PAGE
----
Lusaka, Zambia – In an unprecedented move, former Republican President Dr. Edgar Chagwa Lungu was halted from embarking on his scheduled flight to South Korea this Saturday. Dr. Lungu, who had already checked in and received his boarding passes, was suddenly ordered off the plane due to abrupt instructions “from above”.
Scheduled to attend a prestigious World Peace Conference in Seoul, South Korea, the former president was to join other ex-heads of states from the region as a guest speaker. The sudden cancelation of his trip, especially without immediate explanation, has sent shockwaves through both domestic and international political circuits.
The incident raises questions concerning Zambia’s adherence to democratic norms. The constitution grants former heads of states, like Dr. Lungu, absolute rights to travel domestically and internationally without seeking official permission. The only requisite being a prior notification to the government, which then facilitates such journeys. Even in cases where the government chooses not to assist, the former president should be able to make personal travel arrangements.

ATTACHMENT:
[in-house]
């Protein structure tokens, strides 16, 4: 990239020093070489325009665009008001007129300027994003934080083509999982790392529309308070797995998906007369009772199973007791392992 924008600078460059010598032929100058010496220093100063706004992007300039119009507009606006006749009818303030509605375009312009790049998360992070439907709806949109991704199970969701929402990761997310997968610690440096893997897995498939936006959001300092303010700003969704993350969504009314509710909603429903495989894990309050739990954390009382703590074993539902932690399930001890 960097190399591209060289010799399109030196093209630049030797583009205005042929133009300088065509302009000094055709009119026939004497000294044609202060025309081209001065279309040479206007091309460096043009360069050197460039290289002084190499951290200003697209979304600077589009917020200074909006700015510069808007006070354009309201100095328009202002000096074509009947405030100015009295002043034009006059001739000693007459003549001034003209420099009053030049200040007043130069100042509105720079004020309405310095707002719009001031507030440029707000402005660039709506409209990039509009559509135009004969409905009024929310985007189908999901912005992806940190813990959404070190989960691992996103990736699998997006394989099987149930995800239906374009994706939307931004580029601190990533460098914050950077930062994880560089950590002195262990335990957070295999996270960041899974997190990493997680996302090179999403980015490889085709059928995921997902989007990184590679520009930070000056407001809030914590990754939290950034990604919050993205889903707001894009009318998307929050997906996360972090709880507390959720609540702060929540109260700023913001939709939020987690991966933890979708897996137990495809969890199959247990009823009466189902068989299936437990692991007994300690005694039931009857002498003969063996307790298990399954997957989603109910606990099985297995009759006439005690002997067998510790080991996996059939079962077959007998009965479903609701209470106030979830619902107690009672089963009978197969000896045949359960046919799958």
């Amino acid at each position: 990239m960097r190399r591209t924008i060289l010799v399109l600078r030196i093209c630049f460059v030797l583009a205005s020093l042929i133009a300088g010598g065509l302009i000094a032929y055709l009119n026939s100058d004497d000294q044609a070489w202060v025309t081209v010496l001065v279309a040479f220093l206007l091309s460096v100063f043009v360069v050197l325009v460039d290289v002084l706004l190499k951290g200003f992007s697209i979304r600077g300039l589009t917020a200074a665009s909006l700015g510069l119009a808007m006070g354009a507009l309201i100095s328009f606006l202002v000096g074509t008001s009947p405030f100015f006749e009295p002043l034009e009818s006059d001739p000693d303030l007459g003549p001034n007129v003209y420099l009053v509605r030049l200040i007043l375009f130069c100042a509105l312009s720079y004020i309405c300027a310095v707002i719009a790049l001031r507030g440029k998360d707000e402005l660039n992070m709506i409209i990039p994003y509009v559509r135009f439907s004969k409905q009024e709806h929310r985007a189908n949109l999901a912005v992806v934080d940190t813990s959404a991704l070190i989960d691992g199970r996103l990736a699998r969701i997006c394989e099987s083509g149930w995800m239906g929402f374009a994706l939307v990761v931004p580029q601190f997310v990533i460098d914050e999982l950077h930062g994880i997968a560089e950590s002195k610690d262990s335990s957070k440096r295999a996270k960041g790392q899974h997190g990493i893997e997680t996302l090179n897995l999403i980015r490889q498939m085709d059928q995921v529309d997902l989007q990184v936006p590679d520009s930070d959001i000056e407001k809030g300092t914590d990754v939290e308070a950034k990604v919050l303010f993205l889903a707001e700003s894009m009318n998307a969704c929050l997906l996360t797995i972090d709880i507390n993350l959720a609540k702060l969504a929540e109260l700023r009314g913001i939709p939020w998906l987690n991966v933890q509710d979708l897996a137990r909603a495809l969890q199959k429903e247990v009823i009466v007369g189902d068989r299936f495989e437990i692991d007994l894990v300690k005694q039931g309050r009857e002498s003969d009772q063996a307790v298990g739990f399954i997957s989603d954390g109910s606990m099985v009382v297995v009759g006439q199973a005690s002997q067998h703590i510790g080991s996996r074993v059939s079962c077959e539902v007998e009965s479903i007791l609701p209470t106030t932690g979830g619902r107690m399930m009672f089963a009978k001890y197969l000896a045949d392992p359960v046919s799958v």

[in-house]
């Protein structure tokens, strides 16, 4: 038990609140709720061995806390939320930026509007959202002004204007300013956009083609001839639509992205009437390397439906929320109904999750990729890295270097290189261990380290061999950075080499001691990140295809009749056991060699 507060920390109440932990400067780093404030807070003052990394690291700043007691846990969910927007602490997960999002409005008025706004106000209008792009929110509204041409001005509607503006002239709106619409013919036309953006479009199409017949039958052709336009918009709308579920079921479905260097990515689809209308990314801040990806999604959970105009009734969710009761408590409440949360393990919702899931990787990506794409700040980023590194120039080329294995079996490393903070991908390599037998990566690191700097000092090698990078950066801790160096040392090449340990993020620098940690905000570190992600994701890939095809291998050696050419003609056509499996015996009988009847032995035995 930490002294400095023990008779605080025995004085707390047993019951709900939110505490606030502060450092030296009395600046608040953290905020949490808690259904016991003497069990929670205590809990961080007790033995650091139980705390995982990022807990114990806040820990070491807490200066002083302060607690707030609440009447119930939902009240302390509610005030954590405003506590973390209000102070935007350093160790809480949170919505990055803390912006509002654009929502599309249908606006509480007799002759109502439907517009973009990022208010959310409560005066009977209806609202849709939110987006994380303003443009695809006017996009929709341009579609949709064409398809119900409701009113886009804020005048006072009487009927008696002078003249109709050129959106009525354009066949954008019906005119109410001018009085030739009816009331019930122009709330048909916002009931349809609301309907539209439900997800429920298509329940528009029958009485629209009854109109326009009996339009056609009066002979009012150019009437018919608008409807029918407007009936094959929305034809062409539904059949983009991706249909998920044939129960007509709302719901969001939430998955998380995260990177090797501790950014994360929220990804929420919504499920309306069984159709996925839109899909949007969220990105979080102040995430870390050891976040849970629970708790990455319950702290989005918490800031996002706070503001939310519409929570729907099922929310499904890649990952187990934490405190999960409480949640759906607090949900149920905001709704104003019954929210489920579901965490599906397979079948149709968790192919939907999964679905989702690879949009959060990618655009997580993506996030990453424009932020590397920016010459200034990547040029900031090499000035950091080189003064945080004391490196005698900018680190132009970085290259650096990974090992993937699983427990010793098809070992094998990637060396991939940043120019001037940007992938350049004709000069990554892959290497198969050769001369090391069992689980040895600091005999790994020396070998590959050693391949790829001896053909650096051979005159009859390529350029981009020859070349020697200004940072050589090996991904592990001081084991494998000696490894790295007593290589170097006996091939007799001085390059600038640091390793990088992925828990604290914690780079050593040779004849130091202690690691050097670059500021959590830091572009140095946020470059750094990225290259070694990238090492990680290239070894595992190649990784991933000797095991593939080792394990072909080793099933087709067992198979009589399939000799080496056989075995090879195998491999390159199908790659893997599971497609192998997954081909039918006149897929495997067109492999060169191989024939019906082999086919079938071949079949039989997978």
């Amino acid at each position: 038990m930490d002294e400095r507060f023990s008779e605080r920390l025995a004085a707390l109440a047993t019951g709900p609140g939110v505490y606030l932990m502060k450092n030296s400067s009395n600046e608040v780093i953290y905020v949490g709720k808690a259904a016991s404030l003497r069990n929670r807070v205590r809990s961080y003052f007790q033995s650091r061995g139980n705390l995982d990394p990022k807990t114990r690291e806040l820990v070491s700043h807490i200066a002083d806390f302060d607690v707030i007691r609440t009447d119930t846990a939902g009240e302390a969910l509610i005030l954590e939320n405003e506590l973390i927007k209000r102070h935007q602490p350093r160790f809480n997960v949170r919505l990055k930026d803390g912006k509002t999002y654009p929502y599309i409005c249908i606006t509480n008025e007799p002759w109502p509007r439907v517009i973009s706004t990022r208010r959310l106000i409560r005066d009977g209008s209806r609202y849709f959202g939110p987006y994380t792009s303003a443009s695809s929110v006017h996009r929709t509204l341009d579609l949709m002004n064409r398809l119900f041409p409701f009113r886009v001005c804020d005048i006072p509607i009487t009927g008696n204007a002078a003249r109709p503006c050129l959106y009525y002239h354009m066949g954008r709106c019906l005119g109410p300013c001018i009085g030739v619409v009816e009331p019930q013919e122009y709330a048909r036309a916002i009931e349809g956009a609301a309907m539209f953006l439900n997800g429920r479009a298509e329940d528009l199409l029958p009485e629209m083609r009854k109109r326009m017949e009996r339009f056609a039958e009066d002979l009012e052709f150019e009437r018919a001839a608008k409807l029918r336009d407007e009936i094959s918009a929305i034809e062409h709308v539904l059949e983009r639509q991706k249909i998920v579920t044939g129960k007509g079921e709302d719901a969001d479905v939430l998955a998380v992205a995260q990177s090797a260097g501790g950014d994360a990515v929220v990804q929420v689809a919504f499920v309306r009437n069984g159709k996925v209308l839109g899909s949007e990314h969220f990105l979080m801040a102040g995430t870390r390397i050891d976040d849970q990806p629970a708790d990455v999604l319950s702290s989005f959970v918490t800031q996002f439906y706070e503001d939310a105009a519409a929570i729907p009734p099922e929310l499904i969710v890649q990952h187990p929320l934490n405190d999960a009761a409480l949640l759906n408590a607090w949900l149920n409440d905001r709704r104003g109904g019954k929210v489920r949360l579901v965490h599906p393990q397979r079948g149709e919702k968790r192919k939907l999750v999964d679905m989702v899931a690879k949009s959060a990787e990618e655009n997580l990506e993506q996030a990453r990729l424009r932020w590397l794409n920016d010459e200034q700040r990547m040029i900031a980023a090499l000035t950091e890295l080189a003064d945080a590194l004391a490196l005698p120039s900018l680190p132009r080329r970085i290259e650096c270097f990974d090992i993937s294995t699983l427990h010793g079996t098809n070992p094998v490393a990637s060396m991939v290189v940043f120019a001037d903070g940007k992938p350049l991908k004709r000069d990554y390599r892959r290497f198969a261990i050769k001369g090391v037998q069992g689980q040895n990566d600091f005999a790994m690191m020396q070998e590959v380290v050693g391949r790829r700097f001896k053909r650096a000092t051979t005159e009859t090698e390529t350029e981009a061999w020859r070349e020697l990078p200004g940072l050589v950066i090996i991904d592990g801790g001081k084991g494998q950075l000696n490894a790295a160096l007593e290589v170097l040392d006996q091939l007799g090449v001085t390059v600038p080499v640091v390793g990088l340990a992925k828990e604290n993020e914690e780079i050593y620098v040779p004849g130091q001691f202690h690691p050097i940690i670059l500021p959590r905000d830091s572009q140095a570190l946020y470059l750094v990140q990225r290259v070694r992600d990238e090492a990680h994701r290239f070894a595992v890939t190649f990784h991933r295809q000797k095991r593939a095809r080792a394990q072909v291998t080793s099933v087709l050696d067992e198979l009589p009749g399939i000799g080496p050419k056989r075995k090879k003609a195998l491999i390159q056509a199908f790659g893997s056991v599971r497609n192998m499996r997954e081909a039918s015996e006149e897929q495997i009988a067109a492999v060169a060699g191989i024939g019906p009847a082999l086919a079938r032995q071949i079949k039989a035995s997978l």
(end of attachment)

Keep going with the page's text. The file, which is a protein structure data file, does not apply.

This unexpected bar on Lungu’s travel may hint at possible underlying tensions between Zambia’s current administration and the former president. Such acts can have a lasting impact on Zambia’s global image, particularly concerning its respect for political freedoms and the rule of law.
The international community awaits a reaction from South Korea, the host nation of the conference, and more clarity from Zambia on the sudden and unexplained restrictions placed on Dr. Lungu’s travel.
This event also prompts a larger discourse on the rights of former leaders and their roles post-tenure in a democracy. As the story unfolds, many will be watching to see how Zambia navigates this delicate situation and the ramifications it may have on its democratic fabric.
More details to follow…